Clearing up

I HAVE just been for my daily walk, one I do regularly, and came across three girls fishing debris out of the beck just by the bridge near the cemetery in Northallerton.

They had found a fire extinguisher and no doubt other items which had been discarded. They were part of a bigger group of students from the old Allertonshire School, and did this, voluntarily, on a regular basis. They had set this up themselves.

I stopped to say they must be cold wading in the water, but what struck me most was how committed and cheerful they were clearing up the trash others had dumped there. They told me that their parents were also involved in helping them to take all the rubbish to the recycling facility.

They were so lovely to talk to and they cheered me so much I felt I had to let Northallerton know what they are doing. They are a real credit to their families and the school.

I’d like to think that their selfless efforts on a dreary afternoon could earn them some community plaudits and recognition.

Carol Cordrey, Northallerton.

Future power

FURTHER to my letter concerning power outages due to storm damage “Power suggestion” (D&S Times letters, Dec 10).

Looking to the future when all open fires, wood burning stoves and gas fires and boilers are banned and we have to rely on electricity for everything, for example, cars, buses, trains and HGVs, what happens when we all get home from work, put the electric car on charge, start the heating, start cooking and then a storm arrives and puts off the power again?

It means unless the utility companies do not put cables underground, the affected areas will suffer again with the added problem of not getting to work due to transport having flat batteries.

Of course this problem won't happen down south, as all the stops will be pulled out so people down there don't suffer too much.

CP Atkinson, Great Ayton.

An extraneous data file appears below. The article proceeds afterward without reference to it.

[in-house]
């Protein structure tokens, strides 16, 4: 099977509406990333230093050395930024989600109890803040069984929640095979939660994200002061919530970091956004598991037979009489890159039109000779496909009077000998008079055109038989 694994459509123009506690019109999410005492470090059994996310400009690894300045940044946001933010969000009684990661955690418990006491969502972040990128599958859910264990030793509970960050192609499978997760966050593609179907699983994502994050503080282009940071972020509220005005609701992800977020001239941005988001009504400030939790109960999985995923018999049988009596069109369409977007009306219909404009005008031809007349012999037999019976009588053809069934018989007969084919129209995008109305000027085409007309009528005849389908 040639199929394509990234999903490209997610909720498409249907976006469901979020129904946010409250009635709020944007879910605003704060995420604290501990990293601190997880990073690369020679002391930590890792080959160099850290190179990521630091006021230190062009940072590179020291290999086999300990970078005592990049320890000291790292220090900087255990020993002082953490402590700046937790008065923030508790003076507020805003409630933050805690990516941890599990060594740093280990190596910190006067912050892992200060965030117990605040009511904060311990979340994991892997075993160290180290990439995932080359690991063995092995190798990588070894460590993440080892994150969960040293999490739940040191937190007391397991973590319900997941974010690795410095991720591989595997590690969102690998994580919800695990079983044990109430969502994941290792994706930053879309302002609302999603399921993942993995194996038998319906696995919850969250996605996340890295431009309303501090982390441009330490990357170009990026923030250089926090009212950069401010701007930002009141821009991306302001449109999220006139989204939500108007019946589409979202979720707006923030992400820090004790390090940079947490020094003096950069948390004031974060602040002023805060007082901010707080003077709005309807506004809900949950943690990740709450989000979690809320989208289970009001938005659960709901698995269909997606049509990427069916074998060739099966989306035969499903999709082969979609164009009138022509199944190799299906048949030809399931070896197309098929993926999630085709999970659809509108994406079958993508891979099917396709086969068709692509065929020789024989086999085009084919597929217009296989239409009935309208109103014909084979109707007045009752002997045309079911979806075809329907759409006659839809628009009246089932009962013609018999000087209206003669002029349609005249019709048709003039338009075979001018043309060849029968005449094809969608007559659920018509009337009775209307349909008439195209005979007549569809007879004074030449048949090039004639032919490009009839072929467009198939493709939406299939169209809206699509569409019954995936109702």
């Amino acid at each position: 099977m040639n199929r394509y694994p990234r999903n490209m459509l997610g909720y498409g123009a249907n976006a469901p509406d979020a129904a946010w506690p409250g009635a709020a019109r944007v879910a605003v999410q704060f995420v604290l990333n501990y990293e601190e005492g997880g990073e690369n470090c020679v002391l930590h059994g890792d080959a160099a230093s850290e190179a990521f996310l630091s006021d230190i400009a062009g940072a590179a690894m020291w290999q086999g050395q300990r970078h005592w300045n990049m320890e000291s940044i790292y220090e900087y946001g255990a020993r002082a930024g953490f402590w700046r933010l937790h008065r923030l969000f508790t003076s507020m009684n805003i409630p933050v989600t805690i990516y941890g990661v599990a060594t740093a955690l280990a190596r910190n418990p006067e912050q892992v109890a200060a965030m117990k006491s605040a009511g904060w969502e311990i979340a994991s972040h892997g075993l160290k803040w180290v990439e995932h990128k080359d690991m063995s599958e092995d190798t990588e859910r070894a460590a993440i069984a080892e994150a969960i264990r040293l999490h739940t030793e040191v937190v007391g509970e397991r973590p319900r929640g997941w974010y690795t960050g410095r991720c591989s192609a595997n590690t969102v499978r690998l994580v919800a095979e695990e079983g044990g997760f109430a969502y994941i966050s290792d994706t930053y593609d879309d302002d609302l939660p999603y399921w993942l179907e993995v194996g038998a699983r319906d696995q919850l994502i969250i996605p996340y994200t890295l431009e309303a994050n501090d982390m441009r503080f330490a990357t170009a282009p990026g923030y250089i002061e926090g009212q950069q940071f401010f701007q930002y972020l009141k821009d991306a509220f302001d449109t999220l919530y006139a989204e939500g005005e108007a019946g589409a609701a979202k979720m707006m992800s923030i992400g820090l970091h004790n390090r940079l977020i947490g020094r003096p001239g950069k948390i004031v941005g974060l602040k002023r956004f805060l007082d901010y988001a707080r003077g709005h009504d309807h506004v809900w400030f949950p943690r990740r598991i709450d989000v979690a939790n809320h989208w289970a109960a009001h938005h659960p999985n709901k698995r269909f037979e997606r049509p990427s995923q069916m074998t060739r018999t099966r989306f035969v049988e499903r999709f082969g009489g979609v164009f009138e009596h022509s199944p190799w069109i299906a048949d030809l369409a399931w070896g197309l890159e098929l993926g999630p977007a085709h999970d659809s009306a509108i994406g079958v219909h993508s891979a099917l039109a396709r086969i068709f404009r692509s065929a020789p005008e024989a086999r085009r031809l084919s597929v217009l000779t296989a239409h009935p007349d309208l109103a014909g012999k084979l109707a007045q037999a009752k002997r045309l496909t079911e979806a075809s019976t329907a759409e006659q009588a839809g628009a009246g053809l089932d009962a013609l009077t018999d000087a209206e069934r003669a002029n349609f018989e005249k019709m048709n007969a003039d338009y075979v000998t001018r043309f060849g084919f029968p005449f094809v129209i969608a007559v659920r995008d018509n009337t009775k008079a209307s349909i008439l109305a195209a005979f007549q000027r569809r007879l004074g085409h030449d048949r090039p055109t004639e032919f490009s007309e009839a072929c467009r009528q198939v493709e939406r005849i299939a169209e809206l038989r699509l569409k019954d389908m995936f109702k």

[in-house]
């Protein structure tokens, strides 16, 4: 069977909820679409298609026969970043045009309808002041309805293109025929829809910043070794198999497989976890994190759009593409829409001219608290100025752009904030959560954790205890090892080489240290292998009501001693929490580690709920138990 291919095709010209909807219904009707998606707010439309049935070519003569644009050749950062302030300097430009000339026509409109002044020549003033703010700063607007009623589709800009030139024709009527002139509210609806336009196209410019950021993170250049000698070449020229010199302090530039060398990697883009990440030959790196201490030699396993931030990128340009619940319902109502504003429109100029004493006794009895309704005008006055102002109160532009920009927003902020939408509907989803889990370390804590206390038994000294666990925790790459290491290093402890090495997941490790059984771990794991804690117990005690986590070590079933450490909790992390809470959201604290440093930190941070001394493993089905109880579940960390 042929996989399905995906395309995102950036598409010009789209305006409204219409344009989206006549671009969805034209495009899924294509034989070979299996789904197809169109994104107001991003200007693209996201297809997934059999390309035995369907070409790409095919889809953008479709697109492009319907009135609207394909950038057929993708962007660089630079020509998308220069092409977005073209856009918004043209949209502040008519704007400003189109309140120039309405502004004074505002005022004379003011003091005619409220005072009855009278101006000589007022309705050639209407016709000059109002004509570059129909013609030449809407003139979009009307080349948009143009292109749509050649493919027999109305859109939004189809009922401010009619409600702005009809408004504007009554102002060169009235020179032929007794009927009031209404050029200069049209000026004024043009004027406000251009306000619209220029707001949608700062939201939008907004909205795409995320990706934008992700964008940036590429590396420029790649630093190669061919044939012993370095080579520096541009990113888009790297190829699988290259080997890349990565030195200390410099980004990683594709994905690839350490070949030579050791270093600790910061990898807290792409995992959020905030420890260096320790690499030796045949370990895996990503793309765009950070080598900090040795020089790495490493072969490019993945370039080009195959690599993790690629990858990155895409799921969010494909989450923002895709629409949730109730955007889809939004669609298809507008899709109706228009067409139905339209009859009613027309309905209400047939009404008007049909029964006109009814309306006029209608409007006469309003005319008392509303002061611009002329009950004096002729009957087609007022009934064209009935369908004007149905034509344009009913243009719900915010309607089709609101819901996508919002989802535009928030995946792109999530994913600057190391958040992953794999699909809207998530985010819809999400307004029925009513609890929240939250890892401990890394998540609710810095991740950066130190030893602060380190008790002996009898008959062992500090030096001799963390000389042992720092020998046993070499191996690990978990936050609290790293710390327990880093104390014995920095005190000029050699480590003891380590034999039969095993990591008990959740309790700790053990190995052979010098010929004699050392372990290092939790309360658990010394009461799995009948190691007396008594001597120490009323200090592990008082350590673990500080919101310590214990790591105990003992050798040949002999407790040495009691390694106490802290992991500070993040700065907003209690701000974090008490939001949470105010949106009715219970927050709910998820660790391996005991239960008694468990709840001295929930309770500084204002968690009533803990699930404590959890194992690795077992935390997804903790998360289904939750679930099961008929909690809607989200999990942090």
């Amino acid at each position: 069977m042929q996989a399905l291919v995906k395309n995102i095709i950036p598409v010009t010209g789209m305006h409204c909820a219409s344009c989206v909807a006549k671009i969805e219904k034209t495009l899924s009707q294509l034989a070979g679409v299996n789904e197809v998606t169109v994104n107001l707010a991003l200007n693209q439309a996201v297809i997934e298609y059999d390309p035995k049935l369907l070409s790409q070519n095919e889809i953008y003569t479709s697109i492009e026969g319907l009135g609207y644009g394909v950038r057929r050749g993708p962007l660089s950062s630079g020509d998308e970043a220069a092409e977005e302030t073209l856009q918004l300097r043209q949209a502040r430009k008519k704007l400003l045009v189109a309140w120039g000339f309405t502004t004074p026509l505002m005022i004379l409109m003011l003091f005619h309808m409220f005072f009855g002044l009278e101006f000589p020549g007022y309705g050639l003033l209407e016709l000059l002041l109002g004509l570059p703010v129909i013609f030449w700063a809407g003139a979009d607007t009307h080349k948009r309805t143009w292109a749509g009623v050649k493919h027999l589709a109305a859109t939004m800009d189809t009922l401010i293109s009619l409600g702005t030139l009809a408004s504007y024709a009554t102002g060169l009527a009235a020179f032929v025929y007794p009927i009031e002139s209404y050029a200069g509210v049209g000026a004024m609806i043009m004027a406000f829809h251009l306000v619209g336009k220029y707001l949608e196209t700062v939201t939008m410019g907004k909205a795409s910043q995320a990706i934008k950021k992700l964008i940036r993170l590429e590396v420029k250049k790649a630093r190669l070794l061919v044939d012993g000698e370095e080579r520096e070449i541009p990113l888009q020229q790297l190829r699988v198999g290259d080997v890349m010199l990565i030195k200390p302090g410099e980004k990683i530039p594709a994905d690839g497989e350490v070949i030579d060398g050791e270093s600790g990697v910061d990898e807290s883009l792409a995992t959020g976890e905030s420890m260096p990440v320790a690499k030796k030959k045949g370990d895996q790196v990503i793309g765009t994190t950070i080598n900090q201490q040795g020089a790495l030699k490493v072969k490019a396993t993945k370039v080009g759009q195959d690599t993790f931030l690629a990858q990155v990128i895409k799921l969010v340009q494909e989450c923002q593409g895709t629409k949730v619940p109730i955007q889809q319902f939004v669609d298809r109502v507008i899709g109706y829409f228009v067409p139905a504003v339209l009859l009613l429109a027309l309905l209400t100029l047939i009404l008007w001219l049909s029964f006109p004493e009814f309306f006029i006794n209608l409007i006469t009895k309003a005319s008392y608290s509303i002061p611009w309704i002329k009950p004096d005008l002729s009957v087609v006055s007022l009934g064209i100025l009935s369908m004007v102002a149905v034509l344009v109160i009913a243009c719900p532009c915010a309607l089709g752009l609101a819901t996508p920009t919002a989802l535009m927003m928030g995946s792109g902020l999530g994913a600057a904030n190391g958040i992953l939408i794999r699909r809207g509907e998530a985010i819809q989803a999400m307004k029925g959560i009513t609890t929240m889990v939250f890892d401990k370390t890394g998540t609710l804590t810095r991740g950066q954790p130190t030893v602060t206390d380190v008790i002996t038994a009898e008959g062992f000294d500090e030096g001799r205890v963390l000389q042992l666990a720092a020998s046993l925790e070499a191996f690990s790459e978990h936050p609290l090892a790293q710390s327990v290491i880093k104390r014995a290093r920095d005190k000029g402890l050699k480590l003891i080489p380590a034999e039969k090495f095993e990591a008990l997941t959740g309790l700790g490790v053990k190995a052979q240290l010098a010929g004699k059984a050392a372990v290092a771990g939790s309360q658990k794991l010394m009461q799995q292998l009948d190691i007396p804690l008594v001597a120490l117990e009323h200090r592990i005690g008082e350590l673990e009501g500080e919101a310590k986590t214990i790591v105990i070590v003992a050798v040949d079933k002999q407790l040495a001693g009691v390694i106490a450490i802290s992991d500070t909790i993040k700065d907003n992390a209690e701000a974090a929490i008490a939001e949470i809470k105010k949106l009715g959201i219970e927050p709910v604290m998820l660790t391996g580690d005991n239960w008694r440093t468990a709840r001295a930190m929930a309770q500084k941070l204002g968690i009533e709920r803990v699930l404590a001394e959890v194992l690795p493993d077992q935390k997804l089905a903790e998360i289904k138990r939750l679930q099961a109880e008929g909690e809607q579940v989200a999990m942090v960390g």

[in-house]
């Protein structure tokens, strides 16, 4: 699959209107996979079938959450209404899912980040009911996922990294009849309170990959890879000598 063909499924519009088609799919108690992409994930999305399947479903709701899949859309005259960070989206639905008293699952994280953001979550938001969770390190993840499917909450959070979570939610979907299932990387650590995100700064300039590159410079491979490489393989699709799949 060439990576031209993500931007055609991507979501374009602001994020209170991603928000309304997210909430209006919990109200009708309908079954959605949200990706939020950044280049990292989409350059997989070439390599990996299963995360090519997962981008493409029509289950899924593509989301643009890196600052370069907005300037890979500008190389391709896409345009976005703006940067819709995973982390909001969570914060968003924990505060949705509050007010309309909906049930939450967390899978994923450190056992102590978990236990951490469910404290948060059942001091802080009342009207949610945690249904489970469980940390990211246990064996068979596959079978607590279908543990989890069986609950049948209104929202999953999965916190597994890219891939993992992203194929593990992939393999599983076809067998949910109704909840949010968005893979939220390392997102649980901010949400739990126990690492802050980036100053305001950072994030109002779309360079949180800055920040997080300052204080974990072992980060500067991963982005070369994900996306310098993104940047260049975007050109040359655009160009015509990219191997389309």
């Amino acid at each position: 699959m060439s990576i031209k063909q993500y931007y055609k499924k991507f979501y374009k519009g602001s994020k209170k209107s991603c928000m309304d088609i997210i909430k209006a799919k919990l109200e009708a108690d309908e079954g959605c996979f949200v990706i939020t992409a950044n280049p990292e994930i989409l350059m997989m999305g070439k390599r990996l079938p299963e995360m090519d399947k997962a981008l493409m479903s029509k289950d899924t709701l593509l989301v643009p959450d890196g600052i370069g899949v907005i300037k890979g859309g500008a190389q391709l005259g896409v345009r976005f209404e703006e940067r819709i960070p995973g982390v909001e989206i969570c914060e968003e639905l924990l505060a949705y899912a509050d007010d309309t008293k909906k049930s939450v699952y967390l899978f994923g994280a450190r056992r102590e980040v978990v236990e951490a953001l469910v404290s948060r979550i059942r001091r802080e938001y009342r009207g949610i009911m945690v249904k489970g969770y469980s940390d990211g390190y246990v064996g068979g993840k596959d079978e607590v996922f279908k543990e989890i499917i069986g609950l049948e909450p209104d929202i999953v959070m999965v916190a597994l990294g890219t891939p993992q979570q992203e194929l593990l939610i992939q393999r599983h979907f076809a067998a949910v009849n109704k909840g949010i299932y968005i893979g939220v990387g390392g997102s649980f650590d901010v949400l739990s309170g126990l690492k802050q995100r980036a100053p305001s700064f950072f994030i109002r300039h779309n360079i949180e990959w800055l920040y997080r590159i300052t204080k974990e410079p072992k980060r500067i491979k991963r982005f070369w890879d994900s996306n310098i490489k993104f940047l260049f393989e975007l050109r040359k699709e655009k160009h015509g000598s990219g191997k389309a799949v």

Leadership bid?

LARGE sums of money could have been raised from a few of the richest people by the Chancellor.

However, this would displease Tory donors, those who will influence the choice of the next party leader. Hence the Chancellor is abandoning the chance to raise as much as £14bn a year from increasing capital gains tax from 20 per cent to 25 per cent, according to the Office of Tax Simplification set up by George Osborne.

Under taxed, unearned wealth is soaring but Rishi Sunak prefers to raise National Insurance contributions from everyone else. According to reports, he intends to cut income tax by 2p which the Institute for Fiscal Studies says "discriminates in favour of the wealthy".

It will cost the Treasury an estimated £12bn, yet the State cannot afford to give up this amount of money when it is needed for the NHS, schools, social care. skills and transport.

Mr Sunak wants to be seen as a small-state anti-taxer to win the backing of the hardline Tory party leader selectorate.

By seducing a small, unrepresentative right wing clique, will the voters of Mr Sunak`s constituency be impressed with his willingness to deprive public services of much needed resources?

His glossy Christmas no-expenses-spared newsletter, full of photo opportunities, is intended to keep the voters on-side. It masks his levelling down manoeuvring for a leadership bid.

John Hopkins, Crakehall, Bedale.

Cladding scandal

THE public inquiry into the Grenfell Tower fire is getting down to revealing the dirty secrets of politics and is requiring many high powered people past and present to attend and give evidence.

David Cameron gave a speech in 2012 where he said that he would kill off the health and safety culture for good because it was an albatross around the neck of British businesses. He wanted deregulation.